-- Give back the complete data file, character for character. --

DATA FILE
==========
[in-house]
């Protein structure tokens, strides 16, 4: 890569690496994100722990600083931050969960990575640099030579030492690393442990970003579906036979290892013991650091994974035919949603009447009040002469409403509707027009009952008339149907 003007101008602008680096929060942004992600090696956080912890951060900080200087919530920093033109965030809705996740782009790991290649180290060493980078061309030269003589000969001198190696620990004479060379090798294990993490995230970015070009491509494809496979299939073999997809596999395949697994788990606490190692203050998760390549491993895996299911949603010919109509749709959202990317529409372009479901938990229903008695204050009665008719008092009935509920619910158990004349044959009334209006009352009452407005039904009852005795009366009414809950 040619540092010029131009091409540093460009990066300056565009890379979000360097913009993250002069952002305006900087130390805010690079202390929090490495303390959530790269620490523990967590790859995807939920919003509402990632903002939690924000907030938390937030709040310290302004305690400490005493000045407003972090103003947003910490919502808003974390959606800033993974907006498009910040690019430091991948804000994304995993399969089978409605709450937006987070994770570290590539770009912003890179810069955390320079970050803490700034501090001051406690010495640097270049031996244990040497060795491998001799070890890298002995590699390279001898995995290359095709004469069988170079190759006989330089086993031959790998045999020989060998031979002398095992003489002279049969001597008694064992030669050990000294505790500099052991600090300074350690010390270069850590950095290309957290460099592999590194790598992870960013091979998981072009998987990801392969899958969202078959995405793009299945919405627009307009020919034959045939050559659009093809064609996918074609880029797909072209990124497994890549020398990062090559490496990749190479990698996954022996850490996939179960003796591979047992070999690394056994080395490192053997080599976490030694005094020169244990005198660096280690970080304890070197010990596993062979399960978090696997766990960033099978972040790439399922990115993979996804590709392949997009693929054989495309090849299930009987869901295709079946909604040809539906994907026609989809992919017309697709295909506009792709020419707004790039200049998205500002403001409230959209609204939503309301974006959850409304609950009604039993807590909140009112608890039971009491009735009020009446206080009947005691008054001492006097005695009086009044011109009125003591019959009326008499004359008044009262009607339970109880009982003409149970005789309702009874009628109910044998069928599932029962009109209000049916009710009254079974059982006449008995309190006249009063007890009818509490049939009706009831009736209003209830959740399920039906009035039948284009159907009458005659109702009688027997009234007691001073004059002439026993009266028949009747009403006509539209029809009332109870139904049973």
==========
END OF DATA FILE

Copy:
[in-house]
């Protein structure tokens, strides 16, 4: 890569690496994100722990600083931050969960990575640099030579030492690393442990970003579906036979290892013991650091994974035919949603009447009040002469409403509707027009009952008339149907 003007101008602008680096929060942004992600090696956080912890951060900080200087919530920093033109965030809705996740782009790991290649180290060493980078061309030269003589000969001198190696620990004479060379090798294990993490995230970015070009491509494809496979299939073999997809596999395949697994788990606490190692203050998760390549491993895996299911949603010919109509749709959202990317529409372009479901938990229903008695204050009665008719008092009935509920619910158990004349044959009334209006009352009452407005039904009852005795009366009414809950 040619540092010029131009091409540093460009990066300056565009890379979000360097913009993250002069952002305006900087130390805010690079202390929090490495303390959530790269620490523990967590790859995807939920919003509402990632903002939690924000907030938390937030709040310290302004305690400490005493000045407003972090103003947003910490919502808003974390959606800033993974907006498009910040690019430091991948804000994304995993399969089978409605709450937006987070994770570290590539770009912003890179810069955390320079970050803490700034501090001051406690010495640097270049031996244990040497060795491998001799070890890298002995590699390279001898995995290359095709004469069988170079190759006989330089086993031959790998045999020989060998031979002398095992003489002279049969001597008694064992030669050990000294505790500099052991600090300074350690010390270069850590950095290309957290460099592999590194790598992870960013091979998981072009998987990801392969899958969202078959995405793009299945919405627009307009020919034959045939050559659009093809064609996918074609880029797909072209990124497994890549020398990062090559490496990749190479990698996954022996850490996939179960003796591979047992070999690394056994080395490192053997080599976490030694005094020169244990005198660096280690970080304890070197010990596993062979399960978090696997766990960033099978972040790439399922990115993979996804590709392949997009693929054989495309090849299930009987869901295709079946909604040809539906994907026609989809992919017309697709295909506009792709020419707004790039200049998205500002403001409230959209609204939503309301974006959850409304609950009604039993807590909140009112608890039971009491009735009020009446206080009947005691008054001492006097005695009086009044011109009125003591019959009326008499004359008044009262009607339970109880009982003409149970005789309702009874009628109910044998069928599932029962009109209000049916009710009254079974059982006449008995309190006249009063007890009818509490049939009706009831009736209003209830959740399920039906009035039948284009159907009458005659109702009688027997009234007691001073004059002439026993009266028949009747009403006509539209029809009332109870139904049973």